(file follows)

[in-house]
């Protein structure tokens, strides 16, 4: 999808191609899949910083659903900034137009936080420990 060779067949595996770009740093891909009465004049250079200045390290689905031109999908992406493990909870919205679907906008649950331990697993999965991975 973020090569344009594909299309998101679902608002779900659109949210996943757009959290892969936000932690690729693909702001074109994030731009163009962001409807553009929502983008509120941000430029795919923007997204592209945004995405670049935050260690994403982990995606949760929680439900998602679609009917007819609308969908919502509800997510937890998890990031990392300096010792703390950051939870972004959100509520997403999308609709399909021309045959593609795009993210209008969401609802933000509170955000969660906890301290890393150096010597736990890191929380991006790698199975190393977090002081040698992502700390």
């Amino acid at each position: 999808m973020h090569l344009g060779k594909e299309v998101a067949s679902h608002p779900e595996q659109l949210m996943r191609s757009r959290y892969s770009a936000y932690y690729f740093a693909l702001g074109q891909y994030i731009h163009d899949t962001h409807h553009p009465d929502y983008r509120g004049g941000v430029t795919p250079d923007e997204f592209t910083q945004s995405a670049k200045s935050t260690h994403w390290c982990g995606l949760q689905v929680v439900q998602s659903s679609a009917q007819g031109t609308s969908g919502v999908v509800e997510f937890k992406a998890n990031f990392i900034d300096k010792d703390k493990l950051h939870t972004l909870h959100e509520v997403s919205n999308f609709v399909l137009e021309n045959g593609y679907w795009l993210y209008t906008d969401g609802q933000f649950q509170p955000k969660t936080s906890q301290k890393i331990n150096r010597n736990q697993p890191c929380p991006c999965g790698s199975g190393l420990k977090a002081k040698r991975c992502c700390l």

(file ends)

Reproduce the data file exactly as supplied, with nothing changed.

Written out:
[in-house]
């Protein structure tokens, strides 16, 4: 999808191609899949910083659903900034137009936080420990 060779067949595996770009740093891909009465004049250079200045390290689905031109999908992406493990909870919205679907906008649950331990697993999965991975 973020090569344009594909299309998101679902608002779900659109949210996943757009959290892969936000932690690729693909702001074109994030731009163009962001409807553009929502983008509120941000430029795919923007997204592209945004995405670049935050260690994403982990995606949760929680439900998602679609009917007819609308969908919502509800997510937890998890990031990392300096010792703390950051939870972004959100509520997403999308609709399909021309045959593609795009993210209008969401609802933000509170955000969660906890301290890393150096010597736990890191929380991006790698199975190393977090002081040698992502700390």
């Amino acid at each position: 999808m973020h090569l344009g060779k594909e299309v998101a067949s679902h608002p779900e595996q659109l949210m996943r191609s757009r959290y892969s770009a936000y932690y690729f740093a693909l702001g074109q891909y994030i731009h163009d899949t962001h409807h553009p009465d929502y983008r509120g004049g941000v430029t795919p250079d923007e997204f592209t910083q945004s995405a670049k200045s935050t260690h994403w390290c982990g995606l949760q689905v929680v439900q998602s659903s679609a009917q007819g031109t609308s969908g919502v999908v509800e997510f937890k992406a998890n990031f990392i900034d300096k010792d703390k493990l950051h939870t972004l909870h959100e509520v997403s919205n999308f609709v399909l137009e021309n045959g593609y679907w795009l993210y209008t906008d969401g609802q933000f649950q509170p955000k969660t936080s906890q301290k890393i331990n150096r010597n736990q697993p890191c929380p991006c999965g790698s199975g190393l420990k977090a002081k040698r991975c992502c700390l």